Israel and Hamas continue attacks

·3-min read

Israel has bombarded Gaza with air strikes and Palestinian militants have resumed cross-border rocket fire after an overnight lull during which the UN sent a fuel convoy into the enclave, where it says 52,000 people are now displaced.

Israeli leaders said they would press on, for now, with an offensive to destroy the capabilities of the armed factions Hamas and Islamic Jihad, amid calls by the United States and other world powers for an end to the conflict.

Two Thai workers were killed and seven people were wounded in a rocket strike on an Israeli farm just over the Gaza border on Tuesday, police said. Hamas and Islamic Jihad claimed responsibility.

"The fighting will not cease until we bring total and long-term quiet," Israeli Defence Minister Benny Gantz said in a video statement, blaming Hamas for the worst escalation in Israeli-Palestinian fighting in years.

Hamas began firing rockets eight days ago in retaliation for what it said were Israeli rights abuses against Palestinians in Jerusalem. Palestinians in the Israeli-occupied West Bank and Israel's 21 per cent Arab minority staged a general strike on Tuesday in solidarity.

Gaza medical officials say 213 Palestinians have been killed, including 61 children and 36 women. Israeli authorities say 12 people have been killed in Israel, including two children.

Nearly 450 buildings in the Gaza strip have been destroyed or badly damaged, including six hospitals and nine primary care health centres, the United Nations humanitarian agency said. Some 47,000 of the 52,000 displaced had fled to UN schools.

Israel said more than 3450 rockets have been launched at it from Gaza, some falling short and others shot down by its Iron Dome air defences. It says its forces have killed around 130 Hamas fighters and another 30 from Islamic Jihad.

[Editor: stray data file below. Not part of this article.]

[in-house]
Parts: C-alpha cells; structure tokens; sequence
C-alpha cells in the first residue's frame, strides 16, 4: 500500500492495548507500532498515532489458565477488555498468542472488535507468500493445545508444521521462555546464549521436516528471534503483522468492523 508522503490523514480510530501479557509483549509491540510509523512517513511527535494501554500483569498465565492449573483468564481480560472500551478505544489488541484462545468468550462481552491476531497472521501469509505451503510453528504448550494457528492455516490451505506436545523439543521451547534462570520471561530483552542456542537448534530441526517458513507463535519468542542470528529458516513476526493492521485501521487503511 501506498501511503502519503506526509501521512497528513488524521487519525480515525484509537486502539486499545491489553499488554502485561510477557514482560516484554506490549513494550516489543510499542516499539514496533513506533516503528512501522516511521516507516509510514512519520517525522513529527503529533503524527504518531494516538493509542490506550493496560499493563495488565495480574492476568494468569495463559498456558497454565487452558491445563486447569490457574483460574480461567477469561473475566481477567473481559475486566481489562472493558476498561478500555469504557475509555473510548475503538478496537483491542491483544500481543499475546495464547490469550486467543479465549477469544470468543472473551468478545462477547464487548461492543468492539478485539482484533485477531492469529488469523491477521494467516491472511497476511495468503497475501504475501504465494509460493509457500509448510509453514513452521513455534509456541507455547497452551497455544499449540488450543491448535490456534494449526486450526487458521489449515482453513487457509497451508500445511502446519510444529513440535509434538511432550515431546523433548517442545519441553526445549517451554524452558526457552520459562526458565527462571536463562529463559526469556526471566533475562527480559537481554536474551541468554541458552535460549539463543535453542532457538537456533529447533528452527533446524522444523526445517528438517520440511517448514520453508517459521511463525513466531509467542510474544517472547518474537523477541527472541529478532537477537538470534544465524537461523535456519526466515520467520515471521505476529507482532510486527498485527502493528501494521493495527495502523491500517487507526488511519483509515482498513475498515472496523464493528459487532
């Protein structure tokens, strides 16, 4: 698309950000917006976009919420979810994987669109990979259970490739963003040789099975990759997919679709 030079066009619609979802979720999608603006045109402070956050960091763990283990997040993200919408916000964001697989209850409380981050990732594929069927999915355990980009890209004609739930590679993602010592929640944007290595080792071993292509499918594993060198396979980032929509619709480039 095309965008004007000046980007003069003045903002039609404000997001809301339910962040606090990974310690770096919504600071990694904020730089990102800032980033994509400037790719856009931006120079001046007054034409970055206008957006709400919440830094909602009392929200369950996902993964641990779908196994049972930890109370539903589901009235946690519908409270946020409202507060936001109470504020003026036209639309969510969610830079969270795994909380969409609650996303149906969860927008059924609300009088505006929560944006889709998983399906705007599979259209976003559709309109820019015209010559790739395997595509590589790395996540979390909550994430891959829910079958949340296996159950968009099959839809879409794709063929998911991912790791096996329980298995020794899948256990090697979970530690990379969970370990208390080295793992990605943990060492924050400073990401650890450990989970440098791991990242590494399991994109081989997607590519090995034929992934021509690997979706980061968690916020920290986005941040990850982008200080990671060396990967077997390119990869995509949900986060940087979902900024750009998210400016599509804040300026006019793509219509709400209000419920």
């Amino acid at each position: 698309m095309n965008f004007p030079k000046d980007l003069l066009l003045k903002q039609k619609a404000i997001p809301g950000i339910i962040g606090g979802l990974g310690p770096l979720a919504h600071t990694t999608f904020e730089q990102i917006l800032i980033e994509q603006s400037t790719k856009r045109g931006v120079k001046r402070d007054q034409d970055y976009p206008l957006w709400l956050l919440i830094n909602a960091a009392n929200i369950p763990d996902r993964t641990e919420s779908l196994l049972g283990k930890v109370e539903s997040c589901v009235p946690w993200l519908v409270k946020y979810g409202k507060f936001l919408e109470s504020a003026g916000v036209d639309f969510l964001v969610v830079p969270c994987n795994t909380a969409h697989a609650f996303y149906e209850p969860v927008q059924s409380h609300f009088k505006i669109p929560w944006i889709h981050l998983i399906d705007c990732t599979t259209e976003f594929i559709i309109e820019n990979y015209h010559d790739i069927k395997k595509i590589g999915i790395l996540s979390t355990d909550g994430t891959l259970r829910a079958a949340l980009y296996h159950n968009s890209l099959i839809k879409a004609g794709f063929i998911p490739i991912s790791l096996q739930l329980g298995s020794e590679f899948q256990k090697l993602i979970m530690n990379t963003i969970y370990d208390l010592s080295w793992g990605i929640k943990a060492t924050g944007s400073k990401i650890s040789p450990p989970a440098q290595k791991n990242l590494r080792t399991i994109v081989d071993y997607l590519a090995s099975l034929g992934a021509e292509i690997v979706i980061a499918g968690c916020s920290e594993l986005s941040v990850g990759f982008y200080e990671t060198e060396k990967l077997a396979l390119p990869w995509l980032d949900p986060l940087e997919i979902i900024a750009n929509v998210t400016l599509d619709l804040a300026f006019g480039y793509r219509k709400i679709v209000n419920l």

The Israeli bombardment of Gaza, Ramadan clashes between police and worshippers at Al-Aqsa Mosque in Jerusalem and a court case by Israeli settlers to evict Palestinians from Sheikh Jarrah in East Jerusalem have caused anger among Palestinians.

General strikes were held on Tuesday in East Jerusalem, Arab towns within Israel and in the West Bank cities with posts on social media bearing a Palestinian flag and urging solidarity "from the sea to the river".

Palestinian businesses across East Jerusalem were shuttered, including in the walled Old City, and in the mixed Jewish-Arab port city of Haifa in northern Israel, protest organiser Raja Zaatar told Reuters the strike had closed 90 per cent of businesses in Arab neighbourhoods.

Yuval Steinitz, an Israeli cabinet minister from Prime Minister Benjamin Netanyahu's right-wing Likud party, deplored the strike as "another blow to the delicate fabric of relations and cooperation between Jews and Arabs".

Gaza residents said Israel was keeping up intense air strikes. In Israel, sirens indicated rocket salvoes were focussed on border communities - despite a threat by Hamas on Monday to renew longer-range attacks on Tel Aviv.

Demonstrations over the Gaza crisis and recent Jerusalem tensions were also planned for Ramallah, Hebron and other Palestinian cities across the West Bank.

Strike participation in Ramallah seemed to be high, with the main highway from the city centre to the Qalandia checkpoint giving access to Jerusalem almost completely deserted, a Reuters witness said.

In signs of a possible spread of the violence, the Israeli military said its troops shot dead a Palestinian who tried to attack them with a gun and improvised explosives in the occupied West Bank and that it downed an unmanned aerial vehicle (UAV) near the border with Jordan on Tuesday.

Calling Netanyahu on Monday night, US President Joe Biden said Israel had the right to defend itself against indiscriminate rocket attacks but encouraged it to make every effort to protect civilians, the White House said.

Egypt and UN mediators also stepped up diplomatic efforts, while the UN General Assembly will meet to discuss the violence on Thursday.